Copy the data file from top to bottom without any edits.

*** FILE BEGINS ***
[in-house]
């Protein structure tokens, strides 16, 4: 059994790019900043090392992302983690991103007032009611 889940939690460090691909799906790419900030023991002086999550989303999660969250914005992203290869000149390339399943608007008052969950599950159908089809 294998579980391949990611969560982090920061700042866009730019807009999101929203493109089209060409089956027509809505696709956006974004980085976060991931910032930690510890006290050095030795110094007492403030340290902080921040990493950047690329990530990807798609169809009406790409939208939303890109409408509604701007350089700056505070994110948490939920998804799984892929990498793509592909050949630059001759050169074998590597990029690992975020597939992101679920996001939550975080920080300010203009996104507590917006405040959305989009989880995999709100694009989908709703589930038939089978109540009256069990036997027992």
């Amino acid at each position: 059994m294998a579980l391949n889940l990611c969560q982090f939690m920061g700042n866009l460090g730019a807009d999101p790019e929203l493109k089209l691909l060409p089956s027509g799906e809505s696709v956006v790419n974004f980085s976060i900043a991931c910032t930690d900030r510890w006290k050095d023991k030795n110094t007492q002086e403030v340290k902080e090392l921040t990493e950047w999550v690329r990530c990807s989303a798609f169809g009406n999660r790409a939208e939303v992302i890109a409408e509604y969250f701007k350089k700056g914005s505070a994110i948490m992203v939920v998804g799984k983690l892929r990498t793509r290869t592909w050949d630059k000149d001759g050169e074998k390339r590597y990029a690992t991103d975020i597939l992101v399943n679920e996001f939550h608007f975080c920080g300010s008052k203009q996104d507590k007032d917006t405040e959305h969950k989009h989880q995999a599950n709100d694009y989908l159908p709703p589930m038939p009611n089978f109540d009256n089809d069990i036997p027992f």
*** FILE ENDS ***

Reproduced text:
[in-house]
């Protein structure tokens, strides 16, 4: 059994790019900043090392992302983690991103007032009611 889940939690460090691909799906790419900030023991002086999550989303999660969250914005992203290869000149390339399943608007008052969950599950159908089809 294998579980391949990611969560982090920061700042866009730019807009999101929203493109089209060409089956027509809505696709956006974004980085976060991931910032930690510890006290050095030795110094007492403030340290902080921040990493950047690329990530990807798609169809009406790409939208939303890109409408509604701007350089700056505070994110948490939920998804799984892929990498793509592909050949630059001759050169074998590597990029690992975020597939992101679920996001939550975080920080300010203009996104507590917006405040959305989009989880995999709100694009989908709703589930038939089978109540009256069990036997027992």
């Amino acid at each position: 059994m294998a579980l391949n889940l990611c969560q982090f939690m920061g700042n866009l460090g730019a807009d999101p790019e929203l493109k089209l691909l060409p089956s027509g799906e809505s696709v956006v790419n974004f980085s976060i900043a991931c910032t930690d900030r510890w006290k050095d023991k030795n110094t007492q002086e403030v340290k902080e090392l921040t990493e950047w999550v690329r990530c990807s989303a798609f169809g009406n999660r790409a939208e939303v992302i890109a409408e509604y969250f701007k350089k700056g914005s505070a994110i948490m992203v939920v998804g799984k983690l892929r990498t793509r290869t592909w050949d630059k000149d001759g050169e074998k390339r590597y990029a690992t991103d975020i597939l992101v399943n679920e996001f939550h608007f975080c920080g300010s008052k203009q996104d507590k007032d917006t405040e959305h969950k989009h989880q995999a599950n709100d694009y989908l159908p709703p589930m038939p009611n089978f109540d009256n089809d069990i036997p027992f």